Ready for Takeoff? Employers See Top Talent Fly
Despite the sagging job market and slow economic recovery, employers are seeing some of their best people head for greener -- or at least different -- pastures.
A new study by Right Management indicates that three-quarters of polled employers say they've lost a high-performing employee in the past year, compared with 54 percent in the previous year, according to an Employee Benefit News report.
After years of cost shifting, benefit cuts and longer hours, it appears many employees -- including the top performers -- are fed up and are eager to move on, even though the job market remains stagnant.
"We found that most organizations are finding it tough to hold onto their best people even when there are relatively few job openings," Bram Lowsky of Right Management told EBN. "Previous research findings tell us there's a furious war for top talent under way, constant poaching of high performers by competing companies and, overall, a very restive workforce."
Additional research found that voluntary separation rates for top talent are approaching pre-recession levels following years of decline. A study by PwC Saratoga, reported in Human Resource Executive Online, found that while overall turnover rates continued to decline, the turnover rate for high performers increased to 4.3 percent in 2010, up from 3.7 percent in the previous year.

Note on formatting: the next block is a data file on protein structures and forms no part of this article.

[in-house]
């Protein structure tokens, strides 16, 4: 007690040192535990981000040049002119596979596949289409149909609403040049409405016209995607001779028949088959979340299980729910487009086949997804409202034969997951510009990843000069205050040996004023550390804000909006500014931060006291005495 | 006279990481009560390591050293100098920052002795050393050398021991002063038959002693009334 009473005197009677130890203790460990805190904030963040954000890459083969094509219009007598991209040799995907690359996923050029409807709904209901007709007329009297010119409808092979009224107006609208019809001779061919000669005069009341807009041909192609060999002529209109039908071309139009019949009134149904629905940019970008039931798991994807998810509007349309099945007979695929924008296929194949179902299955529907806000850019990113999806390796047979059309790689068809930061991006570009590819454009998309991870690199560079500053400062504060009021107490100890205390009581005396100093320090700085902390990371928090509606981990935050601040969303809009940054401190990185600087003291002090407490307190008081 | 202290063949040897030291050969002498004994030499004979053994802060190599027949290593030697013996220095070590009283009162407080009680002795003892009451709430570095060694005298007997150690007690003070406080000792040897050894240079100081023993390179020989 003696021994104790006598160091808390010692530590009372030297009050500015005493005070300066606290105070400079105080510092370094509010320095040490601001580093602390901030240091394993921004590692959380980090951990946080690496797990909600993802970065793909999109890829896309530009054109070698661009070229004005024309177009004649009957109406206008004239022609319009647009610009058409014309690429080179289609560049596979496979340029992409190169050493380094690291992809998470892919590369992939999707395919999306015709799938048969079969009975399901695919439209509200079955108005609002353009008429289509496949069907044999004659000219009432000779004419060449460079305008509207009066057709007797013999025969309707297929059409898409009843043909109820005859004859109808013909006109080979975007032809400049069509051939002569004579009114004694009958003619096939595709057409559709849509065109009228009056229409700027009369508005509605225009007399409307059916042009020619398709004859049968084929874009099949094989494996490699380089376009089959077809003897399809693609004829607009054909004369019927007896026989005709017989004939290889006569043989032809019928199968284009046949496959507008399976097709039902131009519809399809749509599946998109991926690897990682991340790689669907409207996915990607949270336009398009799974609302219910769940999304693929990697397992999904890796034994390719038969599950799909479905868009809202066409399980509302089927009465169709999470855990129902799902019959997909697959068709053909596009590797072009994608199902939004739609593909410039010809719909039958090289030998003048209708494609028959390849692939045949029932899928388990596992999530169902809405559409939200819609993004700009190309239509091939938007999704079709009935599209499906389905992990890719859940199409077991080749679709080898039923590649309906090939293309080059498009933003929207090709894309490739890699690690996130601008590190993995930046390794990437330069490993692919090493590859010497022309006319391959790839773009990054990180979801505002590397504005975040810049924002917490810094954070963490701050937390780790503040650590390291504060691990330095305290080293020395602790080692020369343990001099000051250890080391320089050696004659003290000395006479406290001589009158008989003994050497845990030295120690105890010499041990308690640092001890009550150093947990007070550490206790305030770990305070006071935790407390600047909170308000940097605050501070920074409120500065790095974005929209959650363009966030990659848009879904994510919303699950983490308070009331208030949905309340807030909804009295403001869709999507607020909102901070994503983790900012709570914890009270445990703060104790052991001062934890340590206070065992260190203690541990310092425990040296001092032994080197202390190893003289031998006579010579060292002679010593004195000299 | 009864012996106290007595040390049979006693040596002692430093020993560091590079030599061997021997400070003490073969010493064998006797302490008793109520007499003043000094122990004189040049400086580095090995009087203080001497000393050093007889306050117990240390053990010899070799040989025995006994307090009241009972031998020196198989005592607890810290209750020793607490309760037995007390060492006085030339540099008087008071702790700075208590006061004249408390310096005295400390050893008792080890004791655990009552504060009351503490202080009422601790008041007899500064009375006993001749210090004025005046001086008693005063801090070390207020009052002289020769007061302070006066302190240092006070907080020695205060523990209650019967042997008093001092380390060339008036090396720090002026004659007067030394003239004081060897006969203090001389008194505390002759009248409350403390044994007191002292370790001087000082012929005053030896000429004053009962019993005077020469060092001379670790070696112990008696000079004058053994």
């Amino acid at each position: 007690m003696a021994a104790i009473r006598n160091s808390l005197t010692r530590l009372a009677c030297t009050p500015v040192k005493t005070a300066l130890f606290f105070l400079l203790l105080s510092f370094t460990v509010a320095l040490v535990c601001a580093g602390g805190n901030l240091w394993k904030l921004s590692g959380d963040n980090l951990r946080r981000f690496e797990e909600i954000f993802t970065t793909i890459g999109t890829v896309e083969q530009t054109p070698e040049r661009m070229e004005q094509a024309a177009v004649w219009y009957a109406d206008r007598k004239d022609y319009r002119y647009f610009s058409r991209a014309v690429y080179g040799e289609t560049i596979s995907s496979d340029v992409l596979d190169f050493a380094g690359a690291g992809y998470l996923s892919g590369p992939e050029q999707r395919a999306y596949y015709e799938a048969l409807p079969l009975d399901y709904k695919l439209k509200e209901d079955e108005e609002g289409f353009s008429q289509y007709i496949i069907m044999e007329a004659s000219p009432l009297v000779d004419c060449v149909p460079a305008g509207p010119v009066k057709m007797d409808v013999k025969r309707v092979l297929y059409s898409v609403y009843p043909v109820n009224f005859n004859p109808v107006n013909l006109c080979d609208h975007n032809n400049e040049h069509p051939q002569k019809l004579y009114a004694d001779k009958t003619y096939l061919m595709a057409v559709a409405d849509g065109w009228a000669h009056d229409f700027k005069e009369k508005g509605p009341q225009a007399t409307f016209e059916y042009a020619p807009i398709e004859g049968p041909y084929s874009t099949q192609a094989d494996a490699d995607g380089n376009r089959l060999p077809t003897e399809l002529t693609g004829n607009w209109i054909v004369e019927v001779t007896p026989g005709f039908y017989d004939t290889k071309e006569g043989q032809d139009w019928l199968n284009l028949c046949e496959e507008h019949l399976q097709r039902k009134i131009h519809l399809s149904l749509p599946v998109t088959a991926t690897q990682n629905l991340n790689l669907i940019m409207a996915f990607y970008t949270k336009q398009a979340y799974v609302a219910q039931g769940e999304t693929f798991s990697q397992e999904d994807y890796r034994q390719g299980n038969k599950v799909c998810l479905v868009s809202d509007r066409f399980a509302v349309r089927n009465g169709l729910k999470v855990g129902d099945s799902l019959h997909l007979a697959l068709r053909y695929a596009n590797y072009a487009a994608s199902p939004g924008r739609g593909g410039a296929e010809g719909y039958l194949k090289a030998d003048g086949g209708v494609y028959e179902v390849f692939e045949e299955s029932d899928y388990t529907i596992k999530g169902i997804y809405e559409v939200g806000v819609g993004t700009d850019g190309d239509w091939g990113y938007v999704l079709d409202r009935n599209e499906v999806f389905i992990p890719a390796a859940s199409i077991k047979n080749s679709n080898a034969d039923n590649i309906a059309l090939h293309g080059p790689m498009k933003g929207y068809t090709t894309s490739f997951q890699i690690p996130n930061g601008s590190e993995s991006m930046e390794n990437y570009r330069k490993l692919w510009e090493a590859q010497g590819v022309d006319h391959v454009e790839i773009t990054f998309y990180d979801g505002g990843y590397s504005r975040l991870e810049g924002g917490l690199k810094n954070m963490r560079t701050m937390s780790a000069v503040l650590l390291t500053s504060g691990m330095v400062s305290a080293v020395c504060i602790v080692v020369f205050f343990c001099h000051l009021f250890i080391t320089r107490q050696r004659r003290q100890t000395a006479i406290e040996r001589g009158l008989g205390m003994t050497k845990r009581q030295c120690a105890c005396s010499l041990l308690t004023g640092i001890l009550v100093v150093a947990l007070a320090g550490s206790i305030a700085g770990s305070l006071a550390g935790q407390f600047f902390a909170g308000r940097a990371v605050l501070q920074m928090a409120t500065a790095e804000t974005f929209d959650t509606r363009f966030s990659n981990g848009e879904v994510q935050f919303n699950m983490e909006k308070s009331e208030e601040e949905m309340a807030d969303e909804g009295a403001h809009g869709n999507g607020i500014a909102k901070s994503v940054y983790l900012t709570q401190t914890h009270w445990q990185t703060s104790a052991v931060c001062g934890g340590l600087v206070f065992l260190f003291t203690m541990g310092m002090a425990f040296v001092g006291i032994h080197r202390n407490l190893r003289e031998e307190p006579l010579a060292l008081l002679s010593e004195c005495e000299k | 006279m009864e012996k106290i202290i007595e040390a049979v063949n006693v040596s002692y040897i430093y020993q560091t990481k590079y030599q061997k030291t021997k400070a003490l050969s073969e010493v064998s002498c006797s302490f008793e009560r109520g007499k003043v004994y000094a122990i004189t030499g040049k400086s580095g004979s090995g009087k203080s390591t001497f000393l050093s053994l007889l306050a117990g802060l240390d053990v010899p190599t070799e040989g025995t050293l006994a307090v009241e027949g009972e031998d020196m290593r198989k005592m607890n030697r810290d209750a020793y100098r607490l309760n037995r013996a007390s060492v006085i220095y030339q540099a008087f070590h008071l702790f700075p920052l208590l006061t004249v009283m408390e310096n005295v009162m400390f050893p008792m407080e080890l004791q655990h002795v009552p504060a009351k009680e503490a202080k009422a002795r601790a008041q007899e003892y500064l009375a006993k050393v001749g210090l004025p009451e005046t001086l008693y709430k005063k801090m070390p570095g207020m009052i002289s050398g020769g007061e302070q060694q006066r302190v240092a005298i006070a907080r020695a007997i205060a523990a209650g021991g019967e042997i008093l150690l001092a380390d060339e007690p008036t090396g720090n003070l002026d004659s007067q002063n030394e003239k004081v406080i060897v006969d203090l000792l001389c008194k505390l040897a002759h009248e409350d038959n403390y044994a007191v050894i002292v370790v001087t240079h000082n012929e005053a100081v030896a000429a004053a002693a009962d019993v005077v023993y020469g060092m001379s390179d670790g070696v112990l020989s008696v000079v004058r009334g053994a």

Consultant firm Challenger Gray & Christmas noted that employers are becoming aware of the dangers of a talent exodus, with 42 percent of respondents to a recent poll saying they are increasingly worried about their competition luring away their top performers, according to a report in The Indianapolis Star.
"This may be the most important time for employers to hold on tight to their highest-skilled workers," John A. Challenger, the firm's chief executive, told the Star.
While the recession killed or shrank many employer-sponsored benefits, some companies are trying some innovative offerings to make up for those losses and to retain their best workers. For instance, drug maker Eli Lilly recently started to host a farmer's market, which offers fresh produce and a chance to "get away" for a few moments, Lilly spokeswoman Janice Chavers told the Star.
Challenger said employer-sponsored benefits and perks such as Lilly's market can be pivotal in maintaining a talented and productive workforce.
"Whether it's something simple like free bagels in the lunch room every morning or something more substantial such as tuition reimbursement or flexible scheduling, these perks can be an essential part of worker morale and job satisfaction," Challenger said.